Look, I’ll be honest: when Tansy wrote her blog post with some recommendations for the Hugo graphic novels category, and mentioned this one, and then made a rather pointed comment about me having to read it, I kinda skimmed the post because I don’t NEED another graphic novel to be reading! This is meant to be my year of reading books I already OWN! So, you know, I was just going to… not pay much attention… :D
Then, Tansy discussed said graphic novel on Galactic Suburbia, and made it sound even more compelling – comparing it very favourably to the Deathstalker series, which she just KNOWS is bound to pique my interest.
I went and downloaded the first instalment. (I know there’s controversy around paper vs electronic comics, but I don’t want to start buying hard copy comics – I already struggle to find space for my books, this would just be another imposition. Plus, convenience.) And then I downloaded the next one. And then… yeh. So now I am as addicted as that nasty Tansy KNEW I would be. Maybe I should send her the bill. I do, though, disagree slightly with her comparison – I think the relationship is closer to that of Hawk and Fisher than Deathstalker.
Look closely at the cover and you’ll see why Tansy was smitten so quickly. That’s a mixed race (species) couple, with the woman breastfeeding a baby. And this image was on the very first issue. Remarkable, no? The story itself is actually told from the point of view of the baby herself, which is a clever little quirk and – as Tansy pointed out with some relief – it means you know that THE BABY SURVIVES. This is a good thing. The couple themselves are soldiers from opposite sides of a galaxy-spanning war, which has been going on for more years than people care to remember. She’s got wings; he’s got horns; they’re both soldiers. Their relationship – once discovered – is naturally one that does not bring joy to their respective authorities. Especially after the revelation of the abomination that is their mixed-species child.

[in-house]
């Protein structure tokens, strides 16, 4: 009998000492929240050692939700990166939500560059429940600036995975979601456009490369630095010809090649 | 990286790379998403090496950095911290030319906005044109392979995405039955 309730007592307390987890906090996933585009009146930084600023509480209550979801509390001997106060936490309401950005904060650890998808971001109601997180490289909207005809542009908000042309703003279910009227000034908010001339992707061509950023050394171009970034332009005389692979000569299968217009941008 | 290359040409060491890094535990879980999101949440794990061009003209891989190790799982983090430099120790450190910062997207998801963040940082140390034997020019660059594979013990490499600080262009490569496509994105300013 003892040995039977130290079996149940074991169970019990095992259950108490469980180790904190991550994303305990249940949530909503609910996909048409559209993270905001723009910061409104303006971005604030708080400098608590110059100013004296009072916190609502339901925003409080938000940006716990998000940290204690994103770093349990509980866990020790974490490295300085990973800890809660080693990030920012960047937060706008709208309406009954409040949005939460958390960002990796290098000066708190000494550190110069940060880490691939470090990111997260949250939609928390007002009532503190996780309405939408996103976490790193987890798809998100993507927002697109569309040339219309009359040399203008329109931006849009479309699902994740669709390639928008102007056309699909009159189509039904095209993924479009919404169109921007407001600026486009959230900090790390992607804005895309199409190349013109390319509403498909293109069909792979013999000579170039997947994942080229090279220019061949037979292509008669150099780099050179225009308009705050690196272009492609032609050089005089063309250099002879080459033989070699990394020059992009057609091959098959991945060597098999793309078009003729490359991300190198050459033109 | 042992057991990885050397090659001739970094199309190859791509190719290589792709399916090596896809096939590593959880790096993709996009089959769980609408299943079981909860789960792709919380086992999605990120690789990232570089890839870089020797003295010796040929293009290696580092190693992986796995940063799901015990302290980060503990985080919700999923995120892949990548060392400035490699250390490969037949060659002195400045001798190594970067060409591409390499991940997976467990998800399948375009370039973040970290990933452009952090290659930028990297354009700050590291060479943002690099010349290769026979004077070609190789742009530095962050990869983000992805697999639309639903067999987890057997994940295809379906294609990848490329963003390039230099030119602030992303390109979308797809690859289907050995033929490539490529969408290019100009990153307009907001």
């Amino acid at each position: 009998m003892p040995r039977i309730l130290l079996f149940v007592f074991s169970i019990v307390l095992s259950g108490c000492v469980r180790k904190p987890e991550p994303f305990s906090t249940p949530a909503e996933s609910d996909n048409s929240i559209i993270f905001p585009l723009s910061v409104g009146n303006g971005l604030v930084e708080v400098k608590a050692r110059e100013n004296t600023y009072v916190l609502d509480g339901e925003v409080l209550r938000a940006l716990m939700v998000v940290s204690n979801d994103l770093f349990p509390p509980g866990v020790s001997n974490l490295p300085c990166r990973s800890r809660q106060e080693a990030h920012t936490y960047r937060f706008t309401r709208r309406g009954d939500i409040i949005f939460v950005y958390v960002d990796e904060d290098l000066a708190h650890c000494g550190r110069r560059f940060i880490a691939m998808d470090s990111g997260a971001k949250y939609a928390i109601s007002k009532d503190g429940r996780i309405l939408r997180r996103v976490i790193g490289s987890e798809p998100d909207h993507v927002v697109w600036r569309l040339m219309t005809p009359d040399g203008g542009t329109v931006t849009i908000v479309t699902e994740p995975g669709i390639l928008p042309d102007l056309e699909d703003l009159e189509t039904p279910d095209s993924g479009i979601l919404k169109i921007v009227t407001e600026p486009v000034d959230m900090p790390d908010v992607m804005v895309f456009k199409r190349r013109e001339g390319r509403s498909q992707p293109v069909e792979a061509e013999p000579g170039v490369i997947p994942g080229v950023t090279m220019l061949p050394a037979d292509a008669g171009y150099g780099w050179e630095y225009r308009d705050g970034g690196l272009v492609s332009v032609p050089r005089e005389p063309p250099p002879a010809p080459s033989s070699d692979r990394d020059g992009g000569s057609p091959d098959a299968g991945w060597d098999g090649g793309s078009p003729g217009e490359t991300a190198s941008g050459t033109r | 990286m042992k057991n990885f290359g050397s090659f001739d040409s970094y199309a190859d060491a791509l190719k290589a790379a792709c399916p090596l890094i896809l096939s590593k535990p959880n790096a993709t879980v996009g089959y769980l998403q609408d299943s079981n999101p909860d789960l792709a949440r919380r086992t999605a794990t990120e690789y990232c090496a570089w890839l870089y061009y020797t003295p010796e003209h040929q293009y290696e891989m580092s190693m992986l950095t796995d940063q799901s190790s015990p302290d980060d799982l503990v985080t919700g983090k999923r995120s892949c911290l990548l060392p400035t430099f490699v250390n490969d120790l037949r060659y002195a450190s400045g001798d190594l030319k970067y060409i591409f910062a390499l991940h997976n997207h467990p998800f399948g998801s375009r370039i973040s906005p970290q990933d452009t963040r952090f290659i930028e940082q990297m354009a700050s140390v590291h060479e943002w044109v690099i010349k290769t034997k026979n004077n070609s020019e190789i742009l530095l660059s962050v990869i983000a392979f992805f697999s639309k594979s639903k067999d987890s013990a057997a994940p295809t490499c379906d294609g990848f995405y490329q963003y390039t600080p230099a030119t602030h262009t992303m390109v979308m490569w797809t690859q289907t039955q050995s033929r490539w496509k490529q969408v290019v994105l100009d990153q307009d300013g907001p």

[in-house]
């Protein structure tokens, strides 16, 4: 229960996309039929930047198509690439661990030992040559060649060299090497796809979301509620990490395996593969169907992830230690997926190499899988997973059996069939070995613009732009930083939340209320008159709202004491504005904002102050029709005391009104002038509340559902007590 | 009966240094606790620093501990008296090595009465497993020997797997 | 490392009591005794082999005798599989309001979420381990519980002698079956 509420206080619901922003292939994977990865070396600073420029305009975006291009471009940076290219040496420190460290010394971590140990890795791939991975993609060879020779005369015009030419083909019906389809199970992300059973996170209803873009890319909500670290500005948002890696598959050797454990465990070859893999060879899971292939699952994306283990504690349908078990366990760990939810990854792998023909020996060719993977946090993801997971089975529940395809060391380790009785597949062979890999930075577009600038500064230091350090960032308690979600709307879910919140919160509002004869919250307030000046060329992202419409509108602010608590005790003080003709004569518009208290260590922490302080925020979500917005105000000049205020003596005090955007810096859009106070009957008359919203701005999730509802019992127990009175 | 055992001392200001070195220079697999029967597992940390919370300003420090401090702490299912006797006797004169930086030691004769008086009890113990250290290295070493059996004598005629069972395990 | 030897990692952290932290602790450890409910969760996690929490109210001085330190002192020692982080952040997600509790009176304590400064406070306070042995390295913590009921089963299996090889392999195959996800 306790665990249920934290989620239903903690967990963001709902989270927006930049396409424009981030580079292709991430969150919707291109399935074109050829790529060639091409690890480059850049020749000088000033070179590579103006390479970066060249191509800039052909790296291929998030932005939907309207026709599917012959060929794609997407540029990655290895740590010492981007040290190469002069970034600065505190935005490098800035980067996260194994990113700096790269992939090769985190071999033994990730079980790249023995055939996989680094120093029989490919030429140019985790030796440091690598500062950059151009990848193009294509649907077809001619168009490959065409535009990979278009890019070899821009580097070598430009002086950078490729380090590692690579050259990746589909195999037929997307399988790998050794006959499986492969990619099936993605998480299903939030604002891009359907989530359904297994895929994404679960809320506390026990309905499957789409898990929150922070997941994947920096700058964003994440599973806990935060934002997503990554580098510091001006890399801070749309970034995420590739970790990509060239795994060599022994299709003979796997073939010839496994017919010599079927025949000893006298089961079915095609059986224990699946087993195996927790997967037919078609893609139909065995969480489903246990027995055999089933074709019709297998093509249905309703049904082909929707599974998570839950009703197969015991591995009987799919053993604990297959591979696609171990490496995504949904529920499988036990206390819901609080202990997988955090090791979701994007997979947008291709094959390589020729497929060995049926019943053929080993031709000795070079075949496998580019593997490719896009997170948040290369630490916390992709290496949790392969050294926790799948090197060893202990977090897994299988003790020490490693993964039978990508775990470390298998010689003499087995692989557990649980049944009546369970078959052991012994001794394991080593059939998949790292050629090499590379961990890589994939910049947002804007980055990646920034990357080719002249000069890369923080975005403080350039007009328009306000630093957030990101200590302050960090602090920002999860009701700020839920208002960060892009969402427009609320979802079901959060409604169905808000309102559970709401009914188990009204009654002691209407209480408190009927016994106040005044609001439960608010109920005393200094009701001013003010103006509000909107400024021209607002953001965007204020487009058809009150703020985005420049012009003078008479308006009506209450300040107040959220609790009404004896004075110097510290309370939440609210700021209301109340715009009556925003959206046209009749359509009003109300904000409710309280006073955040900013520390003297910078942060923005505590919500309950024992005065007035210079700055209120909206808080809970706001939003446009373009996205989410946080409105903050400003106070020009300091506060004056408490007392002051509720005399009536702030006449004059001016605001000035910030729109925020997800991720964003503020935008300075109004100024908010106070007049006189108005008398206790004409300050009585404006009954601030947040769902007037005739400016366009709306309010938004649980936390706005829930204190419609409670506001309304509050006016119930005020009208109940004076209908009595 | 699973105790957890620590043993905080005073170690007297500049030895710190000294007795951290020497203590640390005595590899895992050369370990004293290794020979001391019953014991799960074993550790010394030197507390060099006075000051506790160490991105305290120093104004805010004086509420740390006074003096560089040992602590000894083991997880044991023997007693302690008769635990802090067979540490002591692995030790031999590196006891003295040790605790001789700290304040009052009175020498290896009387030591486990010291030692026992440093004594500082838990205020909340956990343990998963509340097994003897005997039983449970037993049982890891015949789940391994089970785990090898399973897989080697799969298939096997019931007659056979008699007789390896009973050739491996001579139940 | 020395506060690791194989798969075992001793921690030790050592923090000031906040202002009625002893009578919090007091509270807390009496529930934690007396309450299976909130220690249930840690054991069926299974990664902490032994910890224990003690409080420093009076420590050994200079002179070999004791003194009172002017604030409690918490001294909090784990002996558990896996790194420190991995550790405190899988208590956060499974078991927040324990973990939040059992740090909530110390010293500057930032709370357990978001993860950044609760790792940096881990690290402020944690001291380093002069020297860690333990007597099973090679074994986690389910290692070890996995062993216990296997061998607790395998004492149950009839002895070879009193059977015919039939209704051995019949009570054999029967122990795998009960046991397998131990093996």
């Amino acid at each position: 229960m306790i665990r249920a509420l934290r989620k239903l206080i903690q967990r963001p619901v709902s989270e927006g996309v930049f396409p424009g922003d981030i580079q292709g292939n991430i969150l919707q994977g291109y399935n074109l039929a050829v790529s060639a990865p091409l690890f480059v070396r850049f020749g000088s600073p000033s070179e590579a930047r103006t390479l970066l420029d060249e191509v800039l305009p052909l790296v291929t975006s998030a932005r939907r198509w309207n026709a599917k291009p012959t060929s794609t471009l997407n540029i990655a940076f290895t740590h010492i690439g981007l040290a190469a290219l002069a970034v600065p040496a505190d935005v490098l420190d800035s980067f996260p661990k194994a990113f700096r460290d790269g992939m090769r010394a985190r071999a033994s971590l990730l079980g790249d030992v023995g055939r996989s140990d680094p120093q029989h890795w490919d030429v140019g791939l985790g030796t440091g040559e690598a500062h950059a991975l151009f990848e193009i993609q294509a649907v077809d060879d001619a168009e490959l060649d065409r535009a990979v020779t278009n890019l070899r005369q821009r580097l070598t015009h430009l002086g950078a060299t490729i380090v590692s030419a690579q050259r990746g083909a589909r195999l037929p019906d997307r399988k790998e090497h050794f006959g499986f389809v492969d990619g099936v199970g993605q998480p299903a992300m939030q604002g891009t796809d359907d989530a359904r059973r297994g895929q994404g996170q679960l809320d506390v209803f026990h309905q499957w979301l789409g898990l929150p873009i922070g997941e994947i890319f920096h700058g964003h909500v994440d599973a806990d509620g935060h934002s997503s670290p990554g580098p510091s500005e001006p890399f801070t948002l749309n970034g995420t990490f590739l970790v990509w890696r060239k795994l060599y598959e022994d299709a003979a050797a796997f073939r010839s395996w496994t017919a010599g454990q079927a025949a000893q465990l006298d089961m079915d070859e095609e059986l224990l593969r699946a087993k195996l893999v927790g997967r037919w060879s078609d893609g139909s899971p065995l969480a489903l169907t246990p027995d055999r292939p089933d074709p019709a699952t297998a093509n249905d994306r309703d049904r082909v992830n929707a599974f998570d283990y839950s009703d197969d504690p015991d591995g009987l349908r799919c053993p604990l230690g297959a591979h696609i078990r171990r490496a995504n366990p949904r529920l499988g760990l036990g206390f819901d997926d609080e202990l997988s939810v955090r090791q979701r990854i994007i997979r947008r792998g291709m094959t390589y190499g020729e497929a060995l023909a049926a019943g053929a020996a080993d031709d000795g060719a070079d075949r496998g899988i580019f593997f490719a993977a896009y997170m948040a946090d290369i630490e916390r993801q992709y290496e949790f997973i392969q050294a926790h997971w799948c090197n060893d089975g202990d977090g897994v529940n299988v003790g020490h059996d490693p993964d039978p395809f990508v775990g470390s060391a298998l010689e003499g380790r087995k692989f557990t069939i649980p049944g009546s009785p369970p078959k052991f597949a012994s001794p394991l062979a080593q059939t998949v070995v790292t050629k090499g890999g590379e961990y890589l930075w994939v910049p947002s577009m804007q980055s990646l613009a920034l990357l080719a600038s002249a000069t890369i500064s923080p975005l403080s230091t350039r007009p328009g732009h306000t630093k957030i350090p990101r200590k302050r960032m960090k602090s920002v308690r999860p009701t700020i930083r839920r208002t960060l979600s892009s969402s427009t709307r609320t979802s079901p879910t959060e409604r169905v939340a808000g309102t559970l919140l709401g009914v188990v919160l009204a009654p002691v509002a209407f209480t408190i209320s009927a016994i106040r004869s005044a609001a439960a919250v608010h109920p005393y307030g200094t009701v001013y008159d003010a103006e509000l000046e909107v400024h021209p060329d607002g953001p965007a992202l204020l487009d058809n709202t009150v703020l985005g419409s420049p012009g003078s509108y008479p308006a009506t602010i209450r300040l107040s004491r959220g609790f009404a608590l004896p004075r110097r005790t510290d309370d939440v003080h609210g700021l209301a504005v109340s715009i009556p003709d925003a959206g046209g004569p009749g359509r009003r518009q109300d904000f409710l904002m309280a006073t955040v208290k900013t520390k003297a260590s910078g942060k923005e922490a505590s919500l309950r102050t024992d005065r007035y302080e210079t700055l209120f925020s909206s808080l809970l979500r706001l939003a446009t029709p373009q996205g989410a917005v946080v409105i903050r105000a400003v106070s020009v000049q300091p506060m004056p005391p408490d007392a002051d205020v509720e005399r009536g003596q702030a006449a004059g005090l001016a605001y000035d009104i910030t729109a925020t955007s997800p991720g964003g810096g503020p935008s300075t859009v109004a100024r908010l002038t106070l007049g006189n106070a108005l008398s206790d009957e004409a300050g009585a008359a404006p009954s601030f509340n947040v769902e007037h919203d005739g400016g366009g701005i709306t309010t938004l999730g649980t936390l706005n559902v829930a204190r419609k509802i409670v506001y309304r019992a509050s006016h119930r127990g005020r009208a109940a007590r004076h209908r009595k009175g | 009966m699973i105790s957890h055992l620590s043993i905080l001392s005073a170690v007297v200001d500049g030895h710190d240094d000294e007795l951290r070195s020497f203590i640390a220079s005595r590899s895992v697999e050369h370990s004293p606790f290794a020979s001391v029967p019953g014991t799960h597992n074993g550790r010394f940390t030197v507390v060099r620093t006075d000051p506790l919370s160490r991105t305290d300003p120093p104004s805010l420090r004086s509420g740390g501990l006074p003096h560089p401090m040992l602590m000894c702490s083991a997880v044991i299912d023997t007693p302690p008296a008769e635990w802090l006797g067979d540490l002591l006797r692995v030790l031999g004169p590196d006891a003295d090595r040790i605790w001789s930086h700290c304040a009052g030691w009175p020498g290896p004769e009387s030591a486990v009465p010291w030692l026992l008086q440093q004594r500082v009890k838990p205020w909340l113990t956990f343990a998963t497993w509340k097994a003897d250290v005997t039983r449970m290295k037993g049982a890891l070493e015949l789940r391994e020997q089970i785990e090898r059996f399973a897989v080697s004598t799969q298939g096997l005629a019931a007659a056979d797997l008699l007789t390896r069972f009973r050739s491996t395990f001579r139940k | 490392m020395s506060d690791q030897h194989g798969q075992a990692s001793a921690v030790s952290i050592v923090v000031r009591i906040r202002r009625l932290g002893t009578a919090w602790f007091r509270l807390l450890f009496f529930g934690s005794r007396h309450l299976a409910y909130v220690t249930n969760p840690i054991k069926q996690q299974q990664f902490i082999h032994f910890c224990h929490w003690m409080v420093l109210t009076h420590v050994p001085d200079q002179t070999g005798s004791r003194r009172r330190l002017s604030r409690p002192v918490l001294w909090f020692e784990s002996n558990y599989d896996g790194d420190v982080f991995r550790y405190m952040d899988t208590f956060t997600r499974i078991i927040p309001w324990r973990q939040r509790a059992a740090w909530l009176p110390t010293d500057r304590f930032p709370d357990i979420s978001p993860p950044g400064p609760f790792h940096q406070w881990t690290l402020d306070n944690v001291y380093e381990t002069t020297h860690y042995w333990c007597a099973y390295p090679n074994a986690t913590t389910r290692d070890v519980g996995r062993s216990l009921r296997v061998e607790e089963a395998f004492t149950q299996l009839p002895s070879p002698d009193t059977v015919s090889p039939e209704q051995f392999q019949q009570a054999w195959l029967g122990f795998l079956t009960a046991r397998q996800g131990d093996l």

I am still coming to terms with the idea that I have to genuinely consider the art when I read graphic novels. First, I don’t have an instinctive love of the visual medium; second, I don’t always feel that the art is… integral?… to the comics I read. It is vital in Girl Genius but seems less so in the new Captain Marvel or Hawkeye. Maybe that just makes me a bad comic-book reader. At any rate, Fiona Staples’ art is wonderful and rich and nuanced and definitely adds to the story overall. Alana and Marko – the couple – are drawn with great expression and realism. Maybe the art works here because there’s such a range of characters and species and settings – which is more like Girl Genius and less like Captain Marvel and Hawkeye. Eh; that’s probably an indefensible proposition. Probably I just need to pay more attention to the art in those stories, like I do with Saga.
There have been 9 issues as I write. Brian K Vaughan has said that there’s a definite arc he has in mind for the story, but it’s not clear how long that will take. This could be a long term commitment, TANSY. So far, there have been mercenaries; ghost-girl nannies; subversive romance novels; attempted assassinations; robot-headed folks; in-laws; magic; blasters; secrets revealed; rocketship forests; space travel; and the sorts of domestic interludes that we’ve been complaining don’t turn up often enough in science fiction and fantasy but that clearly MUST if these people are to be believed and their relationships to function. It’s a science fiction and fantasy heroic domestic adventure. It’s Mad About You meets Guess Who’s Coming to Dinner. In space. With magic.
I second the nomination of this as a nominee for Best Graphic Novel :)
You can buy Saga Vol 1 here; it collects issues #1-6.